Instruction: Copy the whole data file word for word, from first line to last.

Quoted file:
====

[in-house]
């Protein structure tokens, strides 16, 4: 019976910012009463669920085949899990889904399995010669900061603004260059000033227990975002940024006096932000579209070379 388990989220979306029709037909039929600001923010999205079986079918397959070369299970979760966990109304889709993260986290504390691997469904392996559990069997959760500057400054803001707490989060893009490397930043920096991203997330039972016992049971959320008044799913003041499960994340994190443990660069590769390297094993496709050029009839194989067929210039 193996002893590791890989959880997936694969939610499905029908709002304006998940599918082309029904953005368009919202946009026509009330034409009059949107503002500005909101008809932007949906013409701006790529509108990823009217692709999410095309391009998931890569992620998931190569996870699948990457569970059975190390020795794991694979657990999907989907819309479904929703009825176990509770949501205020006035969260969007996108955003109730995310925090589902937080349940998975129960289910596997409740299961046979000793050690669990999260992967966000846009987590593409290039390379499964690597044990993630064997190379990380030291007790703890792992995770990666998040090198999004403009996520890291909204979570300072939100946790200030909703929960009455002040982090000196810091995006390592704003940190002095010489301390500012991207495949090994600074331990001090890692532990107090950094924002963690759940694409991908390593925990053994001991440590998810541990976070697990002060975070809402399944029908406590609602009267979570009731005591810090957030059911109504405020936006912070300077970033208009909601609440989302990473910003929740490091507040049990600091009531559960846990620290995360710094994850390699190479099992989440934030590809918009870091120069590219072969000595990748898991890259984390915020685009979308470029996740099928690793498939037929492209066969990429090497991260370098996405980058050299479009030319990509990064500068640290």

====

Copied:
[in-house]
């Protein structure tokens, strides 16, 4: 019976910012009463669920085949899990889904399995010669900061603004260059000033227990975002940024006096932000579209070379 388990989220979306029709037909039929600001923010999205079986079918397959070369299970979760966990109304889709993260986290504390691997469904392996559990069997959760500057400054803001707490989060893009490397930043920096991203997330039972016992049971959320008044799913003041499960994340994190443990660069590769390297094993496709050029009839194989067929210039 193996002893590791890989959880997936694969939610499905029908709002304006998940599918082309029904953005368009919202946009026509009330034409009059949107503002500005909101008809932007949906013409701006790529509108990823009217692709999410095309391009998931890569992620998931190569996870699948990457569970059975190390020795794991694979657990999907989907819309479904929703009825176990509770949501205020006035969260969007996108955003109730995310925090589902937080349940998975129960289910596997409740299961046979000793050690669990999260992967966000846009987590593409290039390379499964690597044990993630064997190379990380030291007790703890792992995770990666998040090198999004403009996520890291909204979570300072939100946790200030909703929960009455002040982090000196810091995006390592704003940190002095010489301390500012991207495949090994600074331990001090890692532990107090950094924002963690759940694409991908390593925990053994001991440590998810541990976070697990002060975070809402399944029908406590609602009267979570009731005591810090957030059911109504405020936006912070300077970033208009909601609440989302990473910003929740490091507040049990600091009531559960846990620290995360710094994850390699190479099992989440934030590809918009870091120069590219072969000595990748898991890259984390915020685009979308470029996740099928690793498939037929492209066969990429090497991260370098996405980058050299479009030319990509990064500068640290």